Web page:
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Publication Detail
A correlational model for the development of disparity selectivity in visual cortex that depends on prenatal and postnatal phases.
  • Publication Type:
    Journal article
  • Publication Sub Type:
    Journal Article
  • Authors:
    Berns GS, Dayan P, Sejnowski TJ
  • Publication date:
  • Pagination:
    8277, 8281
  • Journal:
    Proc Natl Acad Sci U S A
  • Volume:
  • Issue:
  • Status:
  • Country:
    United States
  • Print ISSN:
  • Language:
  • Keywords:
    Aging, Animals, Embryonic and Fetal Development, Eye, Functional Laterality, Mathematics, Models, Neurological, Neurons, Ocular Physiological Phenomena, Retina, Visual Cortex, Visual Perception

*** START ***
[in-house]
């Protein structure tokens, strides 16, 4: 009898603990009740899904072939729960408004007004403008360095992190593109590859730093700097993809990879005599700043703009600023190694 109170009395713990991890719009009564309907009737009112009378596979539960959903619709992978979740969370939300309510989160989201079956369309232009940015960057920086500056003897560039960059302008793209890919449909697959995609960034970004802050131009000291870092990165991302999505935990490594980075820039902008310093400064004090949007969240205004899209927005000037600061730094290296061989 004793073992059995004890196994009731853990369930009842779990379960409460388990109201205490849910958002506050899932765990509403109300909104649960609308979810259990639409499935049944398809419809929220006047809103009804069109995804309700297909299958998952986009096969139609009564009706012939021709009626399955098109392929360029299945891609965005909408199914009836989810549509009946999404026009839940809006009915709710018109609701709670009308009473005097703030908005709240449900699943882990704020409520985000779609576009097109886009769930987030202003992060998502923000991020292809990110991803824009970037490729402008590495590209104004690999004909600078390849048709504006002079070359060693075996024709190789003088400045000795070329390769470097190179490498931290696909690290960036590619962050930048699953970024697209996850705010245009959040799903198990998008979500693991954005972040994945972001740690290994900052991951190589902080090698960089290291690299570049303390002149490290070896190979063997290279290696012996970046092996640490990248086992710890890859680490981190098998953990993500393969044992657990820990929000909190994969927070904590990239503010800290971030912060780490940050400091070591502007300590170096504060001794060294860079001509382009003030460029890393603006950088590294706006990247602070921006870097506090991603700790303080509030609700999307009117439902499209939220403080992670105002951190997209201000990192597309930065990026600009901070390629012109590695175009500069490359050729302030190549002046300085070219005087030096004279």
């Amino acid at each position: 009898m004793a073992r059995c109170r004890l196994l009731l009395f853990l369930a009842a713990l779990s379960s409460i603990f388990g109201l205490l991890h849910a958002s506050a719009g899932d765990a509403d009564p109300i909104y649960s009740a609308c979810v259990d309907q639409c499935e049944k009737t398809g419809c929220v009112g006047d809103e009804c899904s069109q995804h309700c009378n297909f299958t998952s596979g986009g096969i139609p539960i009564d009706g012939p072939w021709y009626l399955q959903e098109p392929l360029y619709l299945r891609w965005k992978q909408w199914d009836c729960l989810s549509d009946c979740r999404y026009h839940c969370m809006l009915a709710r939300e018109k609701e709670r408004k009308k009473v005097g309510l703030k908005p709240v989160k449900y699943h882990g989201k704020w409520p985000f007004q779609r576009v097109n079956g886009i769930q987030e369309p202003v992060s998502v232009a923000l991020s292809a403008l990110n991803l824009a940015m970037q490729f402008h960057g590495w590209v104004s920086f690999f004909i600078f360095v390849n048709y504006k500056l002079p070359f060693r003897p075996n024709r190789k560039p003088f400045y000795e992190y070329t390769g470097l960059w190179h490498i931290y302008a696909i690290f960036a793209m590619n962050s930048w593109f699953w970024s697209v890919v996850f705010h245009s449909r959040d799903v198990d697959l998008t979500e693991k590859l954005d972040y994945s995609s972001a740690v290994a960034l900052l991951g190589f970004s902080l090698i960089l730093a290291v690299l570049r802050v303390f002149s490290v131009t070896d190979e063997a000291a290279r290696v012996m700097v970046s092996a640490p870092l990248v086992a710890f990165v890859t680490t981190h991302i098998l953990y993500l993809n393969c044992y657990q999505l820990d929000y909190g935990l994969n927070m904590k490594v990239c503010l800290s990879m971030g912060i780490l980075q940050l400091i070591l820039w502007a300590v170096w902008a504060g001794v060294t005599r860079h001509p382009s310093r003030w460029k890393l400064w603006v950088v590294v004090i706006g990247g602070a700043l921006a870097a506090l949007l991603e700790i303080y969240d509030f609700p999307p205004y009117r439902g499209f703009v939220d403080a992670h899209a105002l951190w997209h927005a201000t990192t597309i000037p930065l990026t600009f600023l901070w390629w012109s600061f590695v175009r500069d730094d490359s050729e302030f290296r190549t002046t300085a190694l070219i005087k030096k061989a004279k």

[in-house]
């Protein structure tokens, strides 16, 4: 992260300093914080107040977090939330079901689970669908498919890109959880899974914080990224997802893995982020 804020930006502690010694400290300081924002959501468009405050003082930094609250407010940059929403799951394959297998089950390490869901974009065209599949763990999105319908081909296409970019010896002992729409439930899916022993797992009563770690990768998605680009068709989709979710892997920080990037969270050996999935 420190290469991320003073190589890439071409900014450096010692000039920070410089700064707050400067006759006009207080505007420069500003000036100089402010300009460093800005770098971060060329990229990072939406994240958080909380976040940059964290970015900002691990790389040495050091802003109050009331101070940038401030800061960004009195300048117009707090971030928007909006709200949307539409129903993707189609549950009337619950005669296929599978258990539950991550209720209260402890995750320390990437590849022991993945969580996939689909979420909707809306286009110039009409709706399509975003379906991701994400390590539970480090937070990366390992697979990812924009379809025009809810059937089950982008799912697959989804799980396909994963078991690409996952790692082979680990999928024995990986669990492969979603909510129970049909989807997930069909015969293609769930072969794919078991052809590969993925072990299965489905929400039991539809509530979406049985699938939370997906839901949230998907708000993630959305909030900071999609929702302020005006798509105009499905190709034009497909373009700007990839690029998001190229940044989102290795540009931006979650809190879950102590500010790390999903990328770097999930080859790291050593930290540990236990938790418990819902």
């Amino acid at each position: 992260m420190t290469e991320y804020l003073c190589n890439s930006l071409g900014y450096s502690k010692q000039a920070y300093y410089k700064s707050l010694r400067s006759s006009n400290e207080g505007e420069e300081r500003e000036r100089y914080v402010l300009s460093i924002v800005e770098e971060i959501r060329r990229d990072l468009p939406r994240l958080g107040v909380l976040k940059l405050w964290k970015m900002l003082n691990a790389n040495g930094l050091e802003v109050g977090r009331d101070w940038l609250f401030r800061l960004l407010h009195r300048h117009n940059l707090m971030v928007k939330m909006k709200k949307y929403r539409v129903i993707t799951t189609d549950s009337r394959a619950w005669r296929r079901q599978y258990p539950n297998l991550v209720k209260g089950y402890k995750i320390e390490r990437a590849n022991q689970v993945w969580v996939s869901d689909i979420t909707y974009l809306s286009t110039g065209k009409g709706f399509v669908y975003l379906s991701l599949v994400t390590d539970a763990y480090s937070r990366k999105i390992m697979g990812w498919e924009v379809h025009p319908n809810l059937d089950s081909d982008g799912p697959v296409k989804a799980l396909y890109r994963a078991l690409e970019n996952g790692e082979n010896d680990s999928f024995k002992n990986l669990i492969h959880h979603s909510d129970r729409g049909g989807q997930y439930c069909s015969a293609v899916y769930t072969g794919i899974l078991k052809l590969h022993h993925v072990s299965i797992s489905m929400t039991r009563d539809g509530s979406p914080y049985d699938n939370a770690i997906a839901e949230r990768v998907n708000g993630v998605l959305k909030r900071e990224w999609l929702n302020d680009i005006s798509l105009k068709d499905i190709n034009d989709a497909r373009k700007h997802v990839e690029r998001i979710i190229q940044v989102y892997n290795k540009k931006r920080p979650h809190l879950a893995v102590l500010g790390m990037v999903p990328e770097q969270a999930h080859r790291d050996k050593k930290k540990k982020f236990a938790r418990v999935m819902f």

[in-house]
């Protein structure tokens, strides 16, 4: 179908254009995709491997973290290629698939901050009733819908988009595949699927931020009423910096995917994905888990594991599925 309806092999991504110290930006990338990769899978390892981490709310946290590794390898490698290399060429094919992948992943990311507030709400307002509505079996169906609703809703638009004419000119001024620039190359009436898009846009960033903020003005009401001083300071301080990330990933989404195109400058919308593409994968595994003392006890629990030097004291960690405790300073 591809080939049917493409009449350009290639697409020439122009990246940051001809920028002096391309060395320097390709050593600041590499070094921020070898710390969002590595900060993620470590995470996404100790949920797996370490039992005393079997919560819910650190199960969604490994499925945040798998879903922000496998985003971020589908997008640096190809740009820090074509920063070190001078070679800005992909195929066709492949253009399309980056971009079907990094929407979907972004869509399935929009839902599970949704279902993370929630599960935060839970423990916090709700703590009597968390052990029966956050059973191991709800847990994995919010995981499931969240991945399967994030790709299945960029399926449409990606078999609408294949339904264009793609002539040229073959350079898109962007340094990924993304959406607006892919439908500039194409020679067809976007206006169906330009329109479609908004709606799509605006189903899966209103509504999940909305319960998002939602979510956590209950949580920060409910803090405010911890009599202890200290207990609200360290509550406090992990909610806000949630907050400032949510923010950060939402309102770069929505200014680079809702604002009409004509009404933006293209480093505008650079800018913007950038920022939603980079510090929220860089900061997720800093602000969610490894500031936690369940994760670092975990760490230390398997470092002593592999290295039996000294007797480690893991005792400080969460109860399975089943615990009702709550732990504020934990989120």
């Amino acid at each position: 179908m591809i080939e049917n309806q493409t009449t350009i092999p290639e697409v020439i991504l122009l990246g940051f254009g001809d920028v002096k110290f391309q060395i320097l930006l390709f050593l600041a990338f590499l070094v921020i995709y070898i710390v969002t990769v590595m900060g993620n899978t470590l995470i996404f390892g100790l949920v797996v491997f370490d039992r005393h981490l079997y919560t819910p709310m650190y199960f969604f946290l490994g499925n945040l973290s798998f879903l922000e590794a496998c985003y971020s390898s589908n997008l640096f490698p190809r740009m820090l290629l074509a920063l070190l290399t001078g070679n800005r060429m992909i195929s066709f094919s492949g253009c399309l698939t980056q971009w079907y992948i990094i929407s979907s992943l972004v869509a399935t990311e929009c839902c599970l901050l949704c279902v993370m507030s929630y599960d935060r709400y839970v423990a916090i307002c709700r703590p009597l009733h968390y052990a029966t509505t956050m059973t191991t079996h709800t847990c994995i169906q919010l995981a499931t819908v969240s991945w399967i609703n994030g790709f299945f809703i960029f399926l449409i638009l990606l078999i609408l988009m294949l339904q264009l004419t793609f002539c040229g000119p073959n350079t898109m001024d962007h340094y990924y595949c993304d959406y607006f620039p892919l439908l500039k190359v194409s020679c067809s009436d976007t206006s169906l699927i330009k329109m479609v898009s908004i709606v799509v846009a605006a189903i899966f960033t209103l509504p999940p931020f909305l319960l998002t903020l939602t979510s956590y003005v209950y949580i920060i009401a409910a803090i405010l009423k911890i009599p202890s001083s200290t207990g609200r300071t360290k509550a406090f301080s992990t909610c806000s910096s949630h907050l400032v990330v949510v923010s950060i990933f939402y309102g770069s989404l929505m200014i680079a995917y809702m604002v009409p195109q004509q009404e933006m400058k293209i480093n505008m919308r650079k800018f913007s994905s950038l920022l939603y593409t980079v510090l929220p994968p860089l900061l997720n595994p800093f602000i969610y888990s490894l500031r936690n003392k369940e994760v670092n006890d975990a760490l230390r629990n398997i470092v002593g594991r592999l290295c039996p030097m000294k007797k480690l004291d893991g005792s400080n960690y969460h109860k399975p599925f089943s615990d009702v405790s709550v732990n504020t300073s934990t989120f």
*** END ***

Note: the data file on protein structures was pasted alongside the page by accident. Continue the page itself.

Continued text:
Neurons in the visual cortex require correlated binocular activity during a critical period early in life to develop normal response properties. We present a model for how the disparity selectivity of cortical neurons might arise during development. The model is based on Hebbian mechanisms for plasticity at synapses between geniculocortical neurons and cortical cells. The model is driven by correlated activity in retinal ganglion cells within each eye before birth and additionally between eyes after birth. With no correlations present between the eyes, the cortical model developed only monocular cells. Adding a small amount of correlation between eyes at the beginning of development produced cortical neurons that were entirely binocular and tuned to zero disparity. However, if an initial phase of purely same-eye correlations was followed by a second phase of development that included correlations between eyes, the cortical model became populated with both monocular and binocular cells. Moreover, in the two-phase model, binocular cells tended to be selective for zero disparity, whereas the more monocular cells tended to have nonzero disparity. This relationship between ocular dominance and disparity has been observed in the visual cortex of the cat by other workers. Differences in the relative timing of the two developmental phases could account for the higher proportion of monocular cells found in the visual cortices of other animals.
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